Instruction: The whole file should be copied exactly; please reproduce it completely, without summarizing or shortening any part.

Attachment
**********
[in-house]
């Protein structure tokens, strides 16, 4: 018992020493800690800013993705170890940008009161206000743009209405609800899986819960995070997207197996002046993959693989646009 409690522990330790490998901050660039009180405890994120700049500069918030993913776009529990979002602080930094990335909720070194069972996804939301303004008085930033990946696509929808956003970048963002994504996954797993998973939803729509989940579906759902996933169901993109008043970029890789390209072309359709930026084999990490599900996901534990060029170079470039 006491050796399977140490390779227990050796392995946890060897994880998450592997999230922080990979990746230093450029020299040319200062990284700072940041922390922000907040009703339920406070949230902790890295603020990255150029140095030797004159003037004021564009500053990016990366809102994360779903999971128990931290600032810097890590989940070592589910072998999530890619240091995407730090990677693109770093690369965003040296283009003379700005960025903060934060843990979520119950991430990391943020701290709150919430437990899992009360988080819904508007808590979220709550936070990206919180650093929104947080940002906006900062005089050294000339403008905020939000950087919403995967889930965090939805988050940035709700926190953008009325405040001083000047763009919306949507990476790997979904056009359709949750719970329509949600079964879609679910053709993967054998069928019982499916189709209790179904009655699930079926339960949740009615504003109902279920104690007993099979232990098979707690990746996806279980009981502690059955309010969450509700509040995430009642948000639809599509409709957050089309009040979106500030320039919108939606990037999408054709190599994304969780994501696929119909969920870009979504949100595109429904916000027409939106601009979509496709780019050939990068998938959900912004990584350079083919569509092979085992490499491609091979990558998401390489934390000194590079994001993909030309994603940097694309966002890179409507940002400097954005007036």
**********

[in-house]
């Protein structure tokens, strides 16, 4: 018992020493800690800013993705170890940008009161206000743009209405609800899986819960995070997207197996002046993959693989646009 409690522990330790490998901050660039009180405890994120700049500069918030993913776009529990979002602080930094990335909720070194069972996804939301303004008085930033990946696509929808956003970048963002994504996954797993998973939803729509989940579906759902996933169901993109008043970029890789390209072309359709930026084999990490599900996901534990060029170079470039 006491050796399977140490390779227990050796392995946890060897994880998450592997999230922080990979990746230093450029020299040319200062990284700072940041922390922000907040009703339920406070949230902790890295603020990255150029140095030797004159003037004021564009500053990016990366809102994360779903999971128990931290600032810097890590989940070592589910072998999530890619240091995407730090990677693109770093690369965003040296283009003379700005960025903060934060843990979520119950991430990391943020701290709150919430437990899992009360988080819904508007808590979220709550936070990206919180650093929104947080940002906006900062005089050294000339403008905020939000950087919403995967889930965090939805988050940035709700926190953008009325405040001083000047763009919306949507990476790997979904056009359709949750719970329509949600079964879609679910053709993967054998069928019982499916189709209790179904009655699930079926339960949740009615504003109902279920104690007993099979232990098979707690990746996806279980009981502690059955309010969450509700509040995430009642948000639809599509409709957050089309009040979106500030320039919108939606990037999408054709190599994304969780994501696929119909969920870009979504949100595109429904916000027409939106601009979509496709780019050939990068998938959900912004990584350079083919569509092979085992490499491609091979990558998401390489934390000194590079994001993909030309994603940097694309966002890179409507940002400097954005007036």